1

I have a multiline equation and want some of the lines to be aligned at an additional symbol. Here is an example, where all lines are aligned at the equal sign, but lines 2 and 3 should additionally be aligned at the multiplication sign:

y = a + b + c +
    (5 - 3)   x (10 - 5) +
    (10 - 30) x (10 - 1) +
    e + f + g + h

Currently I use

\begin{align}
  \begin{split}\label{mylabel}
    y ={}&a + b + c +
         &(5 - 3) \times (10 - 5) +
         &(10 - 30) \times (10 - 1) +
         &e + f + g + h
  \end{split}
\end{align}

to align the equation after the equal sign.

Is there a way to add the alignment at \times for rows 2 and 3 without forcing the entire first and last lines "on one side of the alignment"?

  • There's a way, but you'll have a white space in the second line (or you'll lose the first alignment). – Bernard Apr 29 '16 at 10:54
4

You can use aligned or alignedat:

Sample output

\documentclass{article}

\usepackage{amsmath}

\begin{document}

\begin{align}
  \begin{split}\label{mylabel}
    y &= a + b + c\\
         &\quad
         \!\begin{alignedat}[t]{2}
           &+ (5 - 3) &&\times (10 - 5) \\
           &+ (10 - 30) &&\times (10 - 1) \\
         \end{alignedat}\\
         &\quad + e + f + g + h
  \end{split}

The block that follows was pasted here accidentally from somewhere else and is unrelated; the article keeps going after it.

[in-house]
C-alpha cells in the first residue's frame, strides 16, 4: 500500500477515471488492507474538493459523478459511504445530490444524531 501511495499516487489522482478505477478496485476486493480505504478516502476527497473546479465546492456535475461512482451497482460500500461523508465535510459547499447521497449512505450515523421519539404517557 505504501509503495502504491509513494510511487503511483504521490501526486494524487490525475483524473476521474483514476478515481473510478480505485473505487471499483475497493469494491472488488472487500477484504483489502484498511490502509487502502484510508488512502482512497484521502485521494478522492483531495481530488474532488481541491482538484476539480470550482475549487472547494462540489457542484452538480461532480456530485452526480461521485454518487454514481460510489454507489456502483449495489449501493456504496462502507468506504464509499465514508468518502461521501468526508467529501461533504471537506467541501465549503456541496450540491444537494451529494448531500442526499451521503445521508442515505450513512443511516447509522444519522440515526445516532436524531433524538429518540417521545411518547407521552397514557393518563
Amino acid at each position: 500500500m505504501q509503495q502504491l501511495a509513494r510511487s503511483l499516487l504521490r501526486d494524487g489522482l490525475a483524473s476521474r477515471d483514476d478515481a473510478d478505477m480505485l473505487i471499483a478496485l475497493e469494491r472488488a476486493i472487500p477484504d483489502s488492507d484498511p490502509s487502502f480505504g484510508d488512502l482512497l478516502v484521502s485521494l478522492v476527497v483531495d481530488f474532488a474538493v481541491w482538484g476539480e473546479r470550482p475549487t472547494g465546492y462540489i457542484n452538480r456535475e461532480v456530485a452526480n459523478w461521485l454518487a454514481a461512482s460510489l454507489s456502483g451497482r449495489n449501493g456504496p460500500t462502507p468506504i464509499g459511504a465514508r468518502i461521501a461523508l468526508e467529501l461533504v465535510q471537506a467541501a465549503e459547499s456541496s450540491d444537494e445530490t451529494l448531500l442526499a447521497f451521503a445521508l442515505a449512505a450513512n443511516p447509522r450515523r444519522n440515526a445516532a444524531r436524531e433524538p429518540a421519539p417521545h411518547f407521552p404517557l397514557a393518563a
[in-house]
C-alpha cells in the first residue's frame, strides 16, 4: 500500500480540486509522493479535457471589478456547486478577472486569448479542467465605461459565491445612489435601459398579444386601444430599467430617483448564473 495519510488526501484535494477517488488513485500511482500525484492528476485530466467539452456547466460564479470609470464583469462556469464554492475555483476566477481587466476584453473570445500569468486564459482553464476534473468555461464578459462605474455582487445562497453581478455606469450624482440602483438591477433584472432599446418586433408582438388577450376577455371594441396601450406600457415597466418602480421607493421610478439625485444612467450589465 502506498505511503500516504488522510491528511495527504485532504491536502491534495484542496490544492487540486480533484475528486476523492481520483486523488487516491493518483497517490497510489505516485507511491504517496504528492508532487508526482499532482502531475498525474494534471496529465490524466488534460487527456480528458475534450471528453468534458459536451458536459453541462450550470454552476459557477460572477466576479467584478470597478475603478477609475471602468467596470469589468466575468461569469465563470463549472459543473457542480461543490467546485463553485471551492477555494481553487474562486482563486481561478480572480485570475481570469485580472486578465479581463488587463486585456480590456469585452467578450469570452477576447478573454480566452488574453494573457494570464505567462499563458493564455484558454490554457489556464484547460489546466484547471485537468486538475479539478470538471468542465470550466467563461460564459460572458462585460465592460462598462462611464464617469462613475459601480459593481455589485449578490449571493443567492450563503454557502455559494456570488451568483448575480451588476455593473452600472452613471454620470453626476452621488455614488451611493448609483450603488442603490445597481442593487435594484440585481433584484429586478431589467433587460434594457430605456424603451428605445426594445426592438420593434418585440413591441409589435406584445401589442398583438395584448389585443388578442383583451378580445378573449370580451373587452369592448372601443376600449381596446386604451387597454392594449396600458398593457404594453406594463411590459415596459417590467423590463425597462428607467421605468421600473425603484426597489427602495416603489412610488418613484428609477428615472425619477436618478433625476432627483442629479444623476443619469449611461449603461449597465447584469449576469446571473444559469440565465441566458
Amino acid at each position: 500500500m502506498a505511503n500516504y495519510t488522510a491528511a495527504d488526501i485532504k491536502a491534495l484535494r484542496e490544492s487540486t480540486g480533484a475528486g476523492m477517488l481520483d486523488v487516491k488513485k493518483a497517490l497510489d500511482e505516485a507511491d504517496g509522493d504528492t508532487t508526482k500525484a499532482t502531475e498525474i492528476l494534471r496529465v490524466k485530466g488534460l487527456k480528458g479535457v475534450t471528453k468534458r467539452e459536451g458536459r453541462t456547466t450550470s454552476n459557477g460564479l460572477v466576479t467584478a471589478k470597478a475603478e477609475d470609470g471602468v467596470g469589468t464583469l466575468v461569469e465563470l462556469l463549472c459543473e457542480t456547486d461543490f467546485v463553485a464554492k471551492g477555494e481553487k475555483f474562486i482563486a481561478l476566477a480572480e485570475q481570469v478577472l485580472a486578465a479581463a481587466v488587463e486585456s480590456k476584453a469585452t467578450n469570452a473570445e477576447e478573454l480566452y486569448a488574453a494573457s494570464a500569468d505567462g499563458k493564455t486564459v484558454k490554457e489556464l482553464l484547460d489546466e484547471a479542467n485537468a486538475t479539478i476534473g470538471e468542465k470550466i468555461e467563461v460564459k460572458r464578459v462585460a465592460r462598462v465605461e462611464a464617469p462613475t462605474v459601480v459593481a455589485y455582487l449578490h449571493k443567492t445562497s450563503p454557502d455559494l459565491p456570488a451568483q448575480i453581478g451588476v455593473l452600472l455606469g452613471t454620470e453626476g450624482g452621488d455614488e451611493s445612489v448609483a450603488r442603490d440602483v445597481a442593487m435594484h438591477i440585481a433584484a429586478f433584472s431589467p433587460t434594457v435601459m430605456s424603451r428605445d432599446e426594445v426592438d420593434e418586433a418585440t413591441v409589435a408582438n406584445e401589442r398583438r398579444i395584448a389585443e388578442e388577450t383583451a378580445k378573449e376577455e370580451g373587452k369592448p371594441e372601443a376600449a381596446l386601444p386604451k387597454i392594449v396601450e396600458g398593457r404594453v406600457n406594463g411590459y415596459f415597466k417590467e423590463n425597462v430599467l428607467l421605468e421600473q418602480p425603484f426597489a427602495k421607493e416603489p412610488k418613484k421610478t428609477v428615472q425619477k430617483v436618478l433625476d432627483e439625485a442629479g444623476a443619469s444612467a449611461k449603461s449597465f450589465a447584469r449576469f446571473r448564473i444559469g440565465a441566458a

\end{align}

\end{document}

alignedat provides a number of pairs of columns, the first aligned to the right, the next to left, etc. There is a standard small space automatically inserted before the environment, which I cancel with a negative thin space \!.

I have kept your outer aligned presuming you have a good reason for that, but equation looks to be more appropriate in this concrete case. Also I have moved the binary operators in relation to the line breaks to give a more standard appearance. If you really want them at the ends of lines then you will have to write +{}\\ each time to get correct spacing:

\begin{align}
  \begin{split}\label{mylabel}
    y ={}& a + b + c +{}\\
         &
         \!\begin{alignedat}[t]{2}
           &(5 - 3) &&\times (10 - 5) +{}\\
           &(10 - 30) &&\times (10 - 1) +{}\\
         \end{alignedat}\\
         &e + f + g + h
  \end{split}
\end{align}

but this is not the standard way to split such equations.

  • Thanks, that is perfect! And +1 for giving it "a more standard appearance". I was actually wondering about what a good standard for the placement of the operators was in multi-line equations. – severin Apr 29 '16 at 11:14

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